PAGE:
“The treatments we use, such as cervical traction, focuses on bringing the curve back into the neck,” he added.

“The chiropractic adjustments focus on [removing] pressure from the nerve, bringing the curve back into the neck, and increasing mobility to allow for increased neurological function.”

He said many patients notice relief quickly even after their first adjustment and don’t have migraines anymore.

Eric Christensen, a physical therapist, said in an email that he uses functional dry needling and “breathing pattern facilitation” to help treat headaches, migraines and pain. He said diaphragmatic breathing can lead to a relaxed nervous system response, which helps in pain reduction.

According to the physical therapy education site KinetaCore, dry needling “involves multiple advances of a filament needle into the muscle in the area of the body, which produces pain and typically contains a trigger point.”

The needles are thin and no medication is injected. Depending on the muscle, some patients may feel some pain when the needle goes in. The needle is used to deactivate the trigger point and reduce or remove the pain in the muscle.

“Dry needling is often associated with an immediate reduction in pain and increase in motion,” Christensen said. “Breathing pattern takes work and is something that is beneficial with consistency.”

“Dry needling is useful as it can be performed frequently as there is no medication,” he added.

Other treatment options could include food allergy testing/food elimination, massages, therapy for stress or anxiety, and a dental/eye/medical exam to make sure no other medical issues are causing headaches or migraines.


O’Connor, Anahad. The New York Times. Acupuncture Provides True Pain Relief in Study. Web. November 14, 2013.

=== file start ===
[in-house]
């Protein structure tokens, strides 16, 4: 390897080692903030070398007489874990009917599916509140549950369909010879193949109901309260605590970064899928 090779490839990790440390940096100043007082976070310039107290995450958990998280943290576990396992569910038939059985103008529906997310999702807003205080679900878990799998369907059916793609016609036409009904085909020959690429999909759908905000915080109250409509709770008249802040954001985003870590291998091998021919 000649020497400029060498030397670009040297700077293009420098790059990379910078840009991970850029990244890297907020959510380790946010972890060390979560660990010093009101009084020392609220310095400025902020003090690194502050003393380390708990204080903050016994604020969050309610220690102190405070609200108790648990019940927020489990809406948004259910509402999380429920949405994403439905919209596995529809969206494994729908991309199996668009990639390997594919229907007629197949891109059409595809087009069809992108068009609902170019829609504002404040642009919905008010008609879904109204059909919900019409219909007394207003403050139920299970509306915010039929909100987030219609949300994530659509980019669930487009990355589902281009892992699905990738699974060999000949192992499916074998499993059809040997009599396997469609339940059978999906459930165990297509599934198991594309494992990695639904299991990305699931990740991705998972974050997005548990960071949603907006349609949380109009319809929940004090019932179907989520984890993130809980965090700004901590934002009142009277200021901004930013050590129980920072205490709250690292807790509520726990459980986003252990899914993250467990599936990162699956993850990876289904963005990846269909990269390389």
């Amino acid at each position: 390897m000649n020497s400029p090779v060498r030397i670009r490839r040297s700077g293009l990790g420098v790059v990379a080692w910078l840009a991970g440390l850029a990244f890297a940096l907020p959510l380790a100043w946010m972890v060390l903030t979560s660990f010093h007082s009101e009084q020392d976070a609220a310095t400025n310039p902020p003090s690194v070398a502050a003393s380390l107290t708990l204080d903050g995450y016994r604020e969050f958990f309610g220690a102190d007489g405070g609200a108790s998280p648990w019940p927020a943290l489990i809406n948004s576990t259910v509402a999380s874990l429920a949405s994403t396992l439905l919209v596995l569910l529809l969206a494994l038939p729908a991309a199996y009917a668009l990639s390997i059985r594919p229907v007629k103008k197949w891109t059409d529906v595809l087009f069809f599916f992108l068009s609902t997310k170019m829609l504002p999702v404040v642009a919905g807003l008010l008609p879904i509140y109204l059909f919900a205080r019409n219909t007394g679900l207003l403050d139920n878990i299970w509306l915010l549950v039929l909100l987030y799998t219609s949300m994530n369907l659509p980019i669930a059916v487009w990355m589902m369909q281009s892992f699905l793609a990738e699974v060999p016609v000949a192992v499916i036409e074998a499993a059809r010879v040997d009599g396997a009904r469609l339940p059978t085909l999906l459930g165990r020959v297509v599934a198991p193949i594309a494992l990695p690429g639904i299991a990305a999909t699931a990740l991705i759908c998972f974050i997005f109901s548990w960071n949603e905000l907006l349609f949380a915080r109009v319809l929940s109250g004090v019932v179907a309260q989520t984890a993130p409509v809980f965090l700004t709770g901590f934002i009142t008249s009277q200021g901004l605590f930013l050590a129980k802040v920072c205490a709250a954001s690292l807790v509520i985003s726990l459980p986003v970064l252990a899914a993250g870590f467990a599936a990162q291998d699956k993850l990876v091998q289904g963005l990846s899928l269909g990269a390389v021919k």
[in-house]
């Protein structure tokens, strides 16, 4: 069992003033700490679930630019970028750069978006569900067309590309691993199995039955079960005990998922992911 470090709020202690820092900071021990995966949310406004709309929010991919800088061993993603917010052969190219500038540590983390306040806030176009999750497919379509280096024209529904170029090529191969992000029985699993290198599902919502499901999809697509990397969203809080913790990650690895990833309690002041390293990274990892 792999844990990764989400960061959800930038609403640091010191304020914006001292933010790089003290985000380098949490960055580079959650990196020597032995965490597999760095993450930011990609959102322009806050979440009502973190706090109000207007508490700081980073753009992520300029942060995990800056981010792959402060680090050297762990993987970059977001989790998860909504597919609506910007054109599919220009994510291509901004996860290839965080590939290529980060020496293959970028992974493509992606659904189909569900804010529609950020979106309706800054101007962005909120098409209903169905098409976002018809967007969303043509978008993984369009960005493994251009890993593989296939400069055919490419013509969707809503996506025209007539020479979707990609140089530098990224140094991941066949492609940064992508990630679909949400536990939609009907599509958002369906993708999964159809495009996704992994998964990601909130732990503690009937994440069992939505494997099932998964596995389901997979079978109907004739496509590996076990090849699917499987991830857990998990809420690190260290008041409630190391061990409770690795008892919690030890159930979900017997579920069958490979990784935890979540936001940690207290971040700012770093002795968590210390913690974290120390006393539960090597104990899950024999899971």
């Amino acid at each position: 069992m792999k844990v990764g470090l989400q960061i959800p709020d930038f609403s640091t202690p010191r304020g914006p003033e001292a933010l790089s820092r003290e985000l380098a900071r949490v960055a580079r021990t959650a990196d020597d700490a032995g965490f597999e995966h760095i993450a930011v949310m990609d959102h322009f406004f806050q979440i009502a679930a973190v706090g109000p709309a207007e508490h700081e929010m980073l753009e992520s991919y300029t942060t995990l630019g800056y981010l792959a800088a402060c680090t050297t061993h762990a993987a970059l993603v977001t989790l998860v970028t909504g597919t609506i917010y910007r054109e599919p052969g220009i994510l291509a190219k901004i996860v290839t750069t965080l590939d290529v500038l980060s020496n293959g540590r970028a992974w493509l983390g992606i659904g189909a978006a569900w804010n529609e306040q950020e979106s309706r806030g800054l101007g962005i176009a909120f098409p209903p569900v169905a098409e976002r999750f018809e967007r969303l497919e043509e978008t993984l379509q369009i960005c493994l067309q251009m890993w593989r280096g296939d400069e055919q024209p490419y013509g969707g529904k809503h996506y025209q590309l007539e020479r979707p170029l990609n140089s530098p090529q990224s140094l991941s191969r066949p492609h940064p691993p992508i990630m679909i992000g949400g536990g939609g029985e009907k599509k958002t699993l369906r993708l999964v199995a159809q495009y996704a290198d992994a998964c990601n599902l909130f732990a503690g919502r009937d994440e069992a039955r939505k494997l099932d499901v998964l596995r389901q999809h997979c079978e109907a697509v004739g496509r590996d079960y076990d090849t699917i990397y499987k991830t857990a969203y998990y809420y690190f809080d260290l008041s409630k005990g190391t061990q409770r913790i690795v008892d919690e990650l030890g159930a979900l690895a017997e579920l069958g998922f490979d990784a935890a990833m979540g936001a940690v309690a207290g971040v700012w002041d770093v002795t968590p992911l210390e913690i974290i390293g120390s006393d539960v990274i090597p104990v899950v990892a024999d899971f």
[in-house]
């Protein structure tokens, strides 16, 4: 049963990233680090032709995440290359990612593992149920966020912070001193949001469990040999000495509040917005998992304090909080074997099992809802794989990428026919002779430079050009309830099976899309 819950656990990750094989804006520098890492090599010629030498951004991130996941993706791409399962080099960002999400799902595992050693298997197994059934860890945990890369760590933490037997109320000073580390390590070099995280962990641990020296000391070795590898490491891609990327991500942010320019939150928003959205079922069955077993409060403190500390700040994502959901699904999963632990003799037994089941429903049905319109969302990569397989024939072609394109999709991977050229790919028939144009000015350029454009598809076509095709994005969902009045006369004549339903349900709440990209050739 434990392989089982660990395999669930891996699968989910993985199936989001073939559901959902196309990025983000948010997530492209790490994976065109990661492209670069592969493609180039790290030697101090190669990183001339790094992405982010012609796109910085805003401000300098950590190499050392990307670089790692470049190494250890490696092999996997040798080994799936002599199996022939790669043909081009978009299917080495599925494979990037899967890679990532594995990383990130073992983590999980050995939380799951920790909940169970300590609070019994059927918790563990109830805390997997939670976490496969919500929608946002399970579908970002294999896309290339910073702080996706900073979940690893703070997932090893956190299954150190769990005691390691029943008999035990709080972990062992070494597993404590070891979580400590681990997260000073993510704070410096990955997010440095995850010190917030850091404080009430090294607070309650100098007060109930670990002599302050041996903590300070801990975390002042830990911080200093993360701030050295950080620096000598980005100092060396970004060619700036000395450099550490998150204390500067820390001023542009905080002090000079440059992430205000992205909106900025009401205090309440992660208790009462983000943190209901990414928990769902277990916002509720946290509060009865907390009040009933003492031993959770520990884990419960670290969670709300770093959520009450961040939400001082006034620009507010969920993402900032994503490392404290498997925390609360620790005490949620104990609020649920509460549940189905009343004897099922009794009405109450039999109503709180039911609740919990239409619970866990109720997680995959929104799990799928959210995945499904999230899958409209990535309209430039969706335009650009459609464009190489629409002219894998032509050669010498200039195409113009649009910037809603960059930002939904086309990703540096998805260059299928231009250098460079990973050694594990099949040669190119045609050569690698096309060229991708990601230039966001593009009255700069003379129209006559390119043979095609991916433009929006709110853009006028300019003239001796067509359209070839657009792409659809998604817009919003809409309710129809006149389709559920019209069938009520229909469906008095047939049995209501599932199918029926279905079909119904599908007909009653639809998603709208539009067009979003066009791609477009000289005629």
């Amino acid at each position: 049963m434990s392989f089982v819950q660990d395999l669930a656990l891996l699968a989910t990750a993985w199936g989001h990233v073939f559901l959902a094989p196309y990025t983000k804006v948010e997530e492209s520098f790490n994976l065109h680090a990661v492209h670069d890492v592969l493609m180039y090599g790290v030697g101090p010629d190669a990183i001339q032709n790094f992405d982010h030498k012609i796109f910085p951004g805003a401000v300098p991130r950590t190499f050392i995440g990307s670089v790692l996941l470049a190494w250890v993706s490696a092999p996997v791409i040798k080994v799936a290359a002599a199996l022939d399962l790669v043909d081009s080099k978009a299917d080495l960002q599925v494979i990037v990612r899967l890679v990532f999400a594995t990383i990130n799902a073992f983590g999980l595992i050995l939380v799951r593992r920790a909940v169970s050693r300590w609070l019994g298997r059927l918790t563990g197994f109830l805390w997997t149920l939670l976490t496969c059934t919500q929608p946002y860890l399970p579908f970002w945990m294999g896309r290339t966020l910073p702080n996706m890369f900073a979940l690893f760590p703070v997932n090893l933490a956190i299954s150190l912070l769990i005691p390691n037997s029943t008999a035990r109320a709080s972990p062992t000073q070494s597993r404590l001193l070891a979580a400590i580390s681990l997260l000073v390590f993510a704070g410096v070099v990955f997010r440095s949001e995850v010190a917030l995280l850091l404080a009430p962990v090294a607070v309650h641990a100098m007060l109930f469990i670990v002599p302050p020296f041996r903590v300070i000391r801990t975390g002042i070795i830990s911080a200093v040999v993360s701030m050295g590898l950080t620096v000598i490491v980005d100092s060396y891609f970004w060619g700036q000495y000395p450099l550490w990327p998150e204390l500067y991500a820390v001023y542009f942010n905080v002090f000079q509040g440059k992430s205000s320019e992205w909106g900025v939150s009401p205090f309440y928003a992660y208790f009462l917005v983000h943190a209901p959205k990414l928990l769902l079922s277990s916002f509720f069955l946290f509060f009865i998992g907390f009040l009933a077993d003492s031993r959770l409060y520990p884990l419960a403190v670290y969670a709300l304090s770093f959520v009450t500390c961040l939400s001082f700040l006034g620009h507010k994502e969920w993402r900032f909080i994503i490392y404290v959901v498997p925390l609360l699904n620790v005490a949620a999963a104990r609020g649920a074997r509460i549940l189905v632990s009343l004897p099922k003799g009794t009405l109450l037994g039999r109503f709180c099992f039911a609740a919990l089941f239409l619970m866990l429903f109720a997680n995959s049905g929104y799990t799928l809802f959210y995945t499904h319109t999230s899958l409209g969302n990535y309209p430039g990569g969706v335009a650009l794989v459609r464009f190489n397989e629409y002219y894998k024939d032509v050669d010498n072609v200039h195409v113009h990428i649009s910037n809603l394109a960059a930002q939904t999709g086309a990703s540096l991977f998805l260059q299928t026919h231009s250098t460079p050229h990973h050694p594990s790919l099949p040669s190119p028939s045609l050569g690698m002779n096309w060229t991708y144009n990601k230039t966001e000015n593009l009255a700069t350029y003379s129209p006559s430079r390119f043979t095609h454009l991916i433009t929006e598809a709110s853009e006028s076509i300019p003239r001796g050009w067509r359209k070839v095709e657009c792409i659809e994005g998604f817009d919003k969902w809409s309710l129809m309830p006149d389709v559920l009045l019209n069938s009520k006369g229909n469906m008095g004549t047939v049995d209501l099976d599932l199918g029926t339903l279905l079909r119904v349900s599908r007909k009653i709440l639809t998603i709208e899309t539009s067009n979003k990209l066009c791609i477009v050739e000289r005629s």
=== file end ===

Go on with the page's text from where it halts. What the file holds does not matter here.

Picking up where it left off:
Medline Plus. Acupuncture. Web. November 14, 2013.

Pang, Dorothy. Email interview. November 5, 2013.

American Chiropractic Association. Headaches & Chiropractic. Web. November 14, 2013.

Christensen, Eric. Email interview. November 6, 2013.

KinetaCore. Overview of Dry Needling & Functional Dry Needling Courses. Web. November 14, 2013.

Cohen, Austin. Email interview. November 5, 2013.

Norton, Amy. Reuters. Acupuncture little better than “sham” for migraine. Web. November 14, 2013.

Reviewed November 14, 2013
by Michele Blacksberg RN
Edited by Jody Smith

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exertion headache:
Throughout an intense physical activity, the temperature within the body rises and blood circulation conjointly increases, resulting in the enlargement of blood vessels.

January 19, 2014 - 9:44am
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We value and respect our HERWriters' experiences, but everyone is different. Many of our writers are speaking from personal experience, and what's worked for them may not work for you. Their articles are not a substitute for medical advice, although we hope you can gain knowledge from their insight.